What is Ethics?

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Transcript What is Ethics?

What is Ethics?
Ethics is the philosophical study of what is
right or wrong, good or bad, in that part of
human conduct for which we are
responsible, excluding areas such as
etiquette, professional codes, legal and
religious codes.
What is an issue?
• A question
• A question that is debatable
• In that it is debatable, it has no 100% right
or wrong answer
What is an ethical issue?
• It is a question
• It is an important question
• It is an important question that does not
have an exact answer
• It is an important question that does not
have an exact answer, and yet the answer to
which is fundamental to our lives
What is a ‘philosophical study’?
• It is an inexact study
• It deals with issues that are fundamental
• It deals with issues that are practical
What are the areas of human
conduct?
• Those areas for which we are not
responsible
• That area for which we are responsible
What are the areas of human conduct for
which we are not responsible?
• Nonvoluntary behavior
• Involuntary behavior
What is nonvoluntary behavior?
• Origin of the action comes from within
• We do not consciously choose to do the
action
• Examples: breathing, blinking, digestion,
reflex actions, thinking, dreaming
• Problem examples
What is involuntary behavior?
• The origin of the action comes from without
(it is external to us)
• We do not consciously choose to do the
action
• Examples: particular car accidents, being
shoved, and as a result, damaging
someone’s property
• Problem examples
What is voluntary behavior?
• Origin of the action comes from within
• We consciously choose to do the action
• Examples: coming to class, telling the
truth, registering for courses, going to work,
premeditated murder
• Problem examples
Is Ethics concerned with all
voluntary behaviors?
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NO
It is not concerned with matters of etiquette
It is not concerned with certain legal codes
It is not concerned with certain professional
codes
• It is not concerned with certain religious
codes
What are some voluntary behaviors that
Ethics is concerned with?
• Actions that affect others
• Actions that affect the environment
• Actions that affect ourselves
What are some actions that affect others that Ethics
is concerned with?
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Is it ever right to break a promise?
Fidelity
Suicide
Health care issues
Stealing
Killing
Gender roles
Discrimination
What are some actions that affect the environment
that Ethics is concerned with?
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Cloning
Pollution
Animal Rights
Nuclear War
Conservation
What are some actions that affect ourselves that
Ethics is concerned with?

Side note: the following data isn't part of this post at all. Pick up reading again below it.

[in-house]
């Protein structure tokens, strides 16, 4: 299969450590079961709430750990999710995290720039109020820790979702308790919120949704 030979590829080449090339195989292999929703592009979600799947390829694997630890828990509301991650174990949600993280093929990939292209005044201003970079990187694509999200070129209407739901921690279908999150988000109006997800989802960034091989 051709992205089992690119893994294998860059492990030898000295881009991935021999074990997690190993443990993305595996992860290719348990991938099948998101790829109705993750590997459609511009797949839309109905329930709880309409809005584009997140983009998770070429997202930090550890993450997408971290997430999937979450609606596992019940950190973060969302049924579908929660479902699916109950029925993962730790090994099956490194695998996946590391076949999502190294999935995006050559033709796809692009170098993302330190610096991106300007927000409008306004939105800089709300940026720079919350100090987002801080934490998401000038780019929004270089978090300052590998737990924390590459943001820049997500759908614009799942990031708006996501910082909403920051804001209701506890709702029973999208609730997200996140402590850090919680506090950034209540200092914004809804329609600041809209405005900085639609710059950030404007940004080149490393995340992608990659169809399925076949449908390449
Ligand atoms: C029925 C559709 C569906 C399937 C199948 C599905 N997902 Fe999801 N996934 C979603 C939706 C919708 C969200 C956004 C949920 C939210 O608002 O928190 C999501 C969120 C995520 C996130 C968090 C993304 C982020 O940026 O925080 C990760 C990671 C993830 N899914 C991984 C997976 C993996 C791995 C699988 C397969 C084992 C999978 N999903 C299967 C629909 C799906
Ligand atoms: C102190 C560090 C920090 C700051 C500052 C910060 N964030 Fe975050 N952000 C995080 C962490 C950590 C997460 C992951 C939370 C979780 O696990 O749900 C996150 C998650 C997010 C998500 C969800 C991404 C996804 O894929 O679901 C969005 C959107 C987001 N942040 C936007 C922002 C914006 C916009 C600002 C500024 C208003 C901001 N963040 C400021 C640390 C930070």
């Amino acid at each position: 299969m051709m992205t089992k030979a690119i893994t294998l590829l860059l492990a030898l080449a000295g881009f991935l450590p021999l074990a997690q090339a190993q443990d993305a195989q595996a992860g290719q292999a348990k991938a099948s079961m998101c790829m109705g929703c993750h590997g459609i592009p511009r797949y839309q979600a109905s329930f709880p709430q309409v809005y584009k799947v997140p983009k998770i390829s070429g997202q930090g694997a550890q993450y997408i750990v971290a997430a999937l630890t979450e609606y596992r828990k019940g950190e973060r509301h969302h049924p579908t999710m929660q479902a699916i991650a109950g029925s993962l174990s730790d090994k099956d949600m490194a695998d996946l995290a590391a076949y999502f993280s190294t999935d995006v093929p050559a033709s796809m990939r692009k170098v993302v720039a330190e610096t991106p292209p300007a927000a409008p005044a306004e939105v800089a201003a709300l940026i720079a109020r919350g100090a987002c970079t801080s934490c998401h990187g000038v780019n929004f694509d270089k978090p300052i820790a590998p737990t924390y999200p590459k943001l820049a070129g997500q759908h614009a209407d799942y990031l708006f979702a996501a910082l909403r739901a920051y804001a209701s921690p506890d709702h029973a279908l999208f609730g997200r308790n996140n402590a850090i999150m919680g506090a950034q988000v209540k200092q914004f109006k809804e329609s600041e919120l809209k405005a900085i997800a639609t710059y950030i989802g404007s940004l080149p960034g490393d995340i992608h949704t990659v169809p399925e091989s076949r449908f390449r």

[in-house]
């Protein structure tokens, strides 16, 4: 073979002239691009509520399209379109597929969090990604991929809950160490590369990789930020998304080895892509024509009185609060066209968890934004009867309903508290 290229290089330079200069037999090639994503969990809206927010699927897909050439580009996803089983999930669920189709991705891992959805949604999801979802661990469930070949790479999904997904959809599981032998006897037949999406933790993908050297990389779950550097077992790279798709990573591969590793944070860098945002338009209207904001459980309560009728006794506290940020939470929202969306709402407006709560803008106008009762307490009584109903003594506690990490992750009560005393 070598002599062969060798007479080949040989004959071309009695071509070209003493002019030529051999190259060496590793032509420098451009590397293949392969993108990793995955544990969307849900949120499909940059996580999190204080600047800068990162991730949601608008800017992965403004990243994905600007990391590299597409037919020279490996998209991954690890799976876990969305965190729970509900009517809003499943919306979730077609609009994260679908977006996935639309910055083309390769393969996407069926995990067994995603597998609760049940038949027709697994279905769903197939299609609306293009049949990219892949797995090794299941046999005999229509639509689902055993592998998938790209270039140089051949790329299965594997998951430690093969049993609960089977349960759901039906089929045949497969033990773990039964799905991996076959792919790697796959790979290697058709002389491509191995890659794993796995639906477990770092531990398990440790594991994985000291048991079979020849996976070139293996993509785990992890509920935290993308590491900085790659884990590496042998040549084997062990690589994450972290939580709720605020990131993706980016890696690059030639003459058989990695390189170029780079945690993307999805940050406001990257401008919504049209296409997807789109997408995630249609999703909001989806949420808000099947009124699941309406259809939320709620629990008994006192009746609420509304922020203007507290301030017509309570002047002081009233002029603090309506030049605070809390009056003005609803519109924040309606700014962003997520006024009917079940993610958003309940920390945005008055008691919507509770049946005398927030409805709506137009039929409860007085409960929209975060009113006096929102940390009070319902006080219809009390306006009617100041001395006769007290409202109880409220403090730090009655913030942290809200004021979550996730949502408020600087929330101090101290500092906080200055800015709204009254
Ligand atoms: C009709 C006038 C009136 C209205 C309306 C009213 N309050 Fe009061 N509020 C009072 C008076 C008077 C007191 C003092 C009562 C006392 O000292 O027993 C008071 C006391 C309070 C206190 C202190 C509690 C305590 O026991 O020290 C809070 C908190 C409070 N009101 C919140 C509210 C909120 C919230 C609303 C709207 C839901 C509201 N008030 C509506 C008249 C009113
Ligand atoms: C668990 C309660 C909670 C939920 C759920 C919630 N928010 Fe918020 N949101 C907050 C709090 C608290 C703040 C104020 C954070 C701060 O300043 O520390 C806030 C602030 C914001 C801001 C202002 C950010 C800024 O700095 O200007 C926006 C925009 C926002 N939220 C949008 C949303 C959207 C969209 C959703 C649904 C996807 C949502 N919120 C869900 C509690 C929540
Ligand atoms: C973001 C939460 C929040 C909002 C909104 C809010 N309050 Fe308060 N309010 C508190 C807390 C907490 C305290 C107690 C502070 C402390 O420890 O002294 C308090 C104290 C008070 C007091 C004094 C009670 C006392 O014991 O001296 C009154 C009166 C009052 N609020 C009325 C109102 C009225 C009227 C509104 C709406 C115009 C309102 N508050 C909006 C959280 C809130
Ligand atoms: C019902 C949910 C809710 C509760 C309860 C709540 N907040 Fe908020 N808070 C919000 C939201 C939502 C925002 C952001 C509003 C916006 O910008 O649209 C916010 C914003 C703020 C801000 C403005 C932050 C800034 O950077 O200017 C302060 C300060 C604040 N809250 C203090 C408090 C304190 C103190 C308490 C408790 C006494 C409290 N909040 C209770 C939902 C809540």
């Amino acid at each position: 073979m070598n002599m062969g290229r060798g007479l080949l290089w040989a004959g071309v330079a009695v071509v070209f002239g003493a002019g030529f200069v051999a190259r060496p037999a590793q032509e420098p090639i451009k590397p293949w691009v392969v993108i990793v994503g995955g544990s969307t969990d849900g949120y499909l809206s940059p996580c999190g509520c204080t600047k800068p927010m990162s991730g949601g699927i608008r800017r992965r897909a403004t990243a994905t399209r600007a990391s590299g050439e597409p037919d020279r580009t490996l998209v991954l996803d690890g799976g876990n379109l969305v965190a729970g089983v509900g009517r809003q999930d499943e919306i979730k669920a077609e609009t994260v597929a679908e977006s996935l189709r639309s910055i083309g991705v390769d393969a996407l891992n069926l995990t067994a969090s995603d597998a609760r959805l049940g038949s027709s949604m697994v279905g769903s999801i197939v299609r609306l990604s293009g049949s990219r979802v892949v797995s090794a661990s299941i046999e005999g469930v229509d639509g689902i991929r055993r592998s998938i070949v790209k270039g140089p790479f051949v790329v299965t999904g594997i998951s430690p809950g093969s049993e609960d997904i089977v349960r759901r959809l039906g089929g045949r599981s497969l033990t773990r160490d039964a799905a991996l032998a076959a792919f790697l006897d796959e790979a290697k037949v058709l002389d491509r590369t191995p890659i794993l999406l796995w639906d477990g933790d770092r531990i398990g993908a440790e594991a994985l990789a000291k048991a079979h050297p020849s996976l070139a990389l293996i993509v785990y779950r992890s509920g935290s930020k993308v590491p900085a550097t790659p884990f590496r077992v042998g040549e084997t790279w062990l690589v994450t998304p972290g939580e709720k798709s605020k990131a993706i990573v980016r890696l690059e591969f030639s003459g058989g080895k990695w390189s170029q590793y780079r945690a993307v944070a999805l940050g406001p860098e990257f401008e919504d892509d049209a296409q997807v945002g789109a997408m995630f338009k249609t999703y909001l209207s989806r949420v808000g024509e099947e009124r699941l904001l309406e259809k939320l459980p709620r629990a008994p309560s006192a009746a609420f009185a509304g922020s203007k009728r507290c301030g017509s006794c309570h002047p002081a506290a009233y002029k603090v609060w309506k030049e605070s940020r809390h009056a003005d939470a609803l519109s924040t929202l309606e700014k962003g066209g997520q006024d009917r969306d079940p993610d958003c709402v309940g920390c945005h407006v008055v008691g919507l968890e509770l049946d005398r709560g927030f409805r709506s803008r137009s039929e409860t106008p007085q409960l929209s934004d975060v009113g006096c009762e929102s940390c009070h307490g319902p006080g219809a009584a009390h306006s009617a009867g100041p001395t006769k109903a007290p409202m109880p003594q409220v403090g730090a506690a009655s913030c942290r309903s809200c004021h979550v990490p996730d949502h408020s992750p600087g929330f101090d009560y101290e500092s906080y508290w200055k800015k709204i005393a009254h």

• Being true to
ourselves
• Health issues
• Suicide
• Euthanasia
What is the relationship between
Ethics and morality?
• Ethics is the
philosophical study of
morality
Again, what does ‘philosophical ‘
study mean?
• Fundamental
• Concerned with issues that are at the base of
other disciplines
• Inexact
• Practical
Is the study of Ethics different
from the study of other
disciplines?
YES !!!!!!
Other sciences (Psychology):
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Descriptive in nature
Seek exactness
Describe how people do in fact act
Seek the facts
Ethics
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Inexact
Prescriptive/Normative
Is concerned with how people should act)
Practical
Why study Ethics?
Initially, Ethics was studied as a
means to improve a student’s
moral character, even if to a
slight degree.
Is the study of Ethics important?
You decide!!!!!!!
Chapters One and Two of Text
• The main questions that the author of your text is
concerned with in the first two chapters of your text are
‘What is Ethics?’ ‘What are Ethical Issues?’ are ‘How are
religion and law related to our ethical decision-making?’
The author of Chapter One (William Frankena) begins his
analysis of these questions by offering an example to us
(Socrates’ dilemma in Crito). Through this example he
arrives at questions Ethics is concerned with, the definition
of ethics, approaches to the study of morality, and
examples of ethical issues
Crito
• It means that he is using Socrates and his
discussion with Crito to display what moral
reasoning is and how ethical issues arise.
Crito
• When Crito offers Socrates a chance to escape, Socrates is
faced with a moral dilemma, which is a conflict that arises
regarding the moral rightness or wrongness of a particular
action/decision. Socrates insists on approaching the moral
question at hand—Should Socrates escape from prison?—
without giving any weight to his (or Crito's) feelings, to the
opinions of others, or to the cost of remaining faithful to
moral principle, which in the present case could not be any
higher. He appeals to a general rule, determines that his
situation falls under that rule, and finally draws a
conclusion about what he must do—namely, refuse Crito's
suggestion that he escape.
• Socrates is engaged in normative reflection,
which attempts to identify what is right,
good, or obligatory.
• Descriptive approach to morality
• Meta-ethics
• Socrates is faced with a dilemma or what
we call an ethical issue.
• Frankena also uses the Crito example
because it includes a discussion of the roles
that religion and the law should play in our
moral decision making.
Can We Use the law as our sole
guide?
Can we use religion as our sole
guide?